One Ingredient, One Recipe at a Time

March 29, 2024 Providence News Team

Improving your health by changing what you eat doesn’t require a dramatic overhaul. It can happen a step at a time, by adding a new nutrient-rich ingredient to a favorite dish, incorporating a new recipe into your weekly rotation or choosing a few new items on your next grocery store trip.


Chipotle Chicken & Veggie Soup

Super filling and delicious, this dish’s disease-preventing ingredients include:

Bone broth (a collagen-rich anti-inflammatory that is great for gut and immune health); garlic (an immune-enhancing powerhouse); cumin (a potent anti-inflammatory); cilantro and oregano (packed with micronutrients that protect against oxidative stress); bell pepper and zucchini (good sources of C, B6 and potassium); black beans (adds fiber, iron, and minerals); and red onion (very high in antioxidants, including the anti-cancer flavonoid quercetin). Sliced avocado on top adds the health-protective benefits of vitamin E and omega-3s.

Using pasture-raised chicken, rather than industrial-raised, increases the nutritional benefits, providing more vitamins and anti-inflammatory fatty acids, and far fewer pro-inflammatory omega-6 fatty acids. This soup is a wonderful example of the healthy proteins, fats and plant-based antioxidants that characterize the Mediterranean diet— and simply leaving out the beans makes it a low-carb and keto dish.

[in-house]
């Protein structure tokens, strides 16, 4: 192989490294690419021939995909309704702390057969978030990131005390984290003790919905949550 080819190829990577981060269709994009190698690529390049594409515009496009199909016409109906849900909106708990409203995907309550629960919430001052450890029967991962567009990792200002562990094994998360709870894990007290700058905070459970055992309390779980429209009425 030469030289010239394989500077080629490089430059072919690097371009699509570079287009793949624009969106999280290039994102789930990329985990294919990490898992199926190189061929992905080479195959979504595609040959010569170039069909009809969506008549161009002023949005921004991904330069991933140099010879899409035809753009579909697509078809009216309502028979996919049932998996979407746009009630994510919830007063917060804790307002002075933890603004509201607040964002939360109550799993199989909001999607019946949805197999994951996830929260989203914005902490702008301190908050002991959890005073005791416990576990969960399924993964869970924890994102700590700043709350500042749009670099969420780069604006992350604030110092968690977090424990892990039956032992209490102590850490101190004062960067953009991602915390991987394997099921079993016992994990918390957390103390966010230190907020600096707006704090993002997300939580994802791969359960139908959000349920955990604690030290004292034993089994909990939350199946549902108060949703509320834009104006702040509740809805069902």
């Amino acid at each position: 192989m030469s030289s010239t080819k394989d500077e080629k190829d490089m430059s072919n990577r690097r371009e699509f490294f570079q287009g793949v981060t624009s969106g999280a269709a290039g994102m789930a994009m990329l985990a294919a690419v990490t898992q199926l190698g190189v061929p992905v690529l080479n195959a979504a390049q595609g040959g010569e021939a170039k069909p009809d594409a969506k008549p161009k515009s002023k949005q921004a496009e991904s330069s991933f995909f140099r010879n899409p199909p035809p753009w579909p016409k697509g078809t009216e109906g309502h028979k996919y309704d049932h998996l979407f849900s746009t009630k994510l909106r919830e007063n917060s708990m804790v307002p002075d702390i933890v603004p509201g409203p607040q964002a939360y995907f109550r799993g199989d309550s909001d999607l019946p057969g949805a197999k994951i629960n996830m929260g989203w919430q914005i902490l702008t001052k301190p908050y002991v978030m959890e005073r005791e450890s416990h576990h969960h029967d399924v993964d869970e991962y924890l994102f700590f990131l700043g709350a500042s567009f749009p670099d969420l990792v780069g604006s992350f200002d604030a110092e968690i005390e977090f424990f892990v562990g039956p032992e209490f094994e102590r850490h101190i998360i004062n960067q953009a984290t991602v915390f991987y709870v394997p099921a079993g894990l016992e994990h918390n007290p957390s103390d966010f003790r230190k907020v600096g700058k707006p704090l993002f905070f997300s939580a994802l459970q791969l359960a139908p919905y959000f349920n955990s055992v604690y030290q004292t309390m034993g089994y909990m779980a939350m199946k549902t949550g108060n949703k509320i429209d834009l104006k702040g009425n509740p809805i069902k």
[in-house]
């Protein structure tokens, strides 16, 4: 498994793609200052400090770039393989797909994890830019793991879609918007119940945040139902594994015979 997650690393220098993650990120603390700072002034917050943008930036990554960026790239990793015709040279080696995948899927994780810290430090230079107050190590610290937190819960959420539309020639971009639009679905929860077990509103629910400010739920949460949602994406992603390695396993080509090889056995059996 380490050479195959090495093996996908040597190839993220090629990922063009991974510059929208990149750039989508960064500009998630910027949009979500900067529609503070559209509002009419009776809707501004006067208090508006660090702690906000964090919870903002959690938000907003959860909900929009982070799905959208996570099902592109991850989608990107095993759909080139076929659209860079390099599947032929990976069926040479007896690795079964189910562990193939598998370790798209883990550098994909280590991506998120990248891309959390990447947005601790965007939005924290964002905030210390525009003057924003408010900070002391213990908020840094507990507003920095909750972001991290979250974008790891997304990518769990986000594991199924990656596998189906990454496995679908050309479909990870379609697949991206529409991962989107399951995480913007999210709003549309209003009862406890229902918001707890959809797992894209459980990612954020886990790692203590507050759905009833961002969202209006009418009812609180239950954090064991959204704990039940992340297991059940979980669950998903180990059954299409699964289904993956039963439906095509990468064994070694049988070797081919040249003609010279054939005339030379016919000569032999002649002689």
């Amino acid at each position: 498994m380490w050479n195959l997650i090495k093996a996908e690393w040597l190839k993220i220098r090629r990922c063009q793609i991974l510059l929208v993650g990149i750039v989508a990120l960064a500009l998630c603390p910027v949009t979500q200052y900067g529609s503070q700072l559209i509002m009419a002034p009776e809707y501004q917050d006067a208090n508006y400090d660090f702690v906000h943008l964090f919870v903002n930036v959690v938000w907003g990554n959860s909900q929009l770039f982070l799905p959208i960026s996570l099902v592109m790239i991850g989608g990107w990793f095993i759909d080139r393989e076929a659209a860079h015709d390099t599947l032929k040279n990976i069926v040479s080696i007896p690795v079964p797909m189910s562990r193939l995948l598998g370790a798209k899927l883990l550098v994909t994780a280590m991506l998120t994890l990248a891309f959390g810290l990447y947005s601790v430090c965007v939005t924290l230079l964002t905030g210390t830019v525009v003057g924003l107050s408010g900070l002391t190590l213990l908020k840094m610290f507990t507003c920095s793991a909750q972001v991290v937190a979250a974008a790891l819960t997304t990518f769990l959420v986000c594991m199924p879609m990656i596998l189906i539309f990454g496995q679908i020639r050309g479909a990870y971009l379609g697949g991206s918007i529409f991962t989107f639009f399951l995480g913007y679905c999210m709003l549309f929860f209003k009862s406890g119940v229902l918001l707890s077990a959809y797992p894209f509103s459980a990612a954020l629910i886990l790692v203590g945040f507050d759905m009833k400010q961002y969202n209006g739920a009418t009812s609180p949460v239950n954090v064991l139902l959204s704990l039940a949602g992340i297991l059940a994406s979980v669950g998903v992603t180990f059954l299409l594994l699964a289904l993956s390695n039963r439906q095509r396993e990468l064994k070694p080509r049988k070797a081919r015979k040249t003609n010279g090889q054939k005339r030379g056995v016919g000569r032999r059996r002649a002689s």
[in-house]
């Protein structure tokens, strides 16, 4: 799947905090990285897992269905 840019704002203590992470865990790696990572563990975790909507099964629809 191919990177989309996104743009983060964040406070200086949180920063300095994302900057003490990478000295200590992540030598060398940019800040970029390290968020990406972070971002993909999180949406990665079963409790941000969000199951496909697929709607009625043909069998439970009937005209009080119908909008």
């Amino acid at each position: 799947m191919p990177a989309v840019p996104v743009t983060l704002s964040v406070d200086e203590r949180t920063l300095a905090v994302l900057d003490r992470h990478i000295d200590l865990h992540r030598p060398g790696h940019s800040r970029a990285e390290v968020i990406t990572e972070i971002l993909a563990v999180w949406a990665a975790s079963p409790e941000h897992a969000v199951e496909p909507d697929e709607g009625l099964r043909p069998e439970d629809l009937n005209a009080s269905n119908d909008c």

Chocolate & Avocado Pudding

Proving that desserts can be decadent and nutritious, this recipe uses heart- and brain healthy ingredients including cacao powder (considered a superfood because of very high levels of flavanols and antioxidants); cinnamon (an anti-inflammatory); chia seeds (rich in omega-3 fatty acids and fiber); and date syrup, a low-glycemic sweetener that avoids the inflammatory effects of sugar. Meanwhile, avocados (which you can’t taste) bring a concentrated source of healthy fats, fiber and other vitamins and minerals—such as vitamin E and magnesium—often lacking.

Throw some cacao chips (at least 70% cacao to have nutritional value) and some blueberries (an antioxidant powerhouse) on top. Need chocolate earlier in the day? Try Baked Chocolate Oatmeal, which uses protein powder, cacao powder and bananas to transform the nutrient content of regular oatmeal into a blood-sugar-friendly, protein filled, potassium-rich food.

Find both these recipes—along with cooking demonstrations and valuable nutritional advice— at

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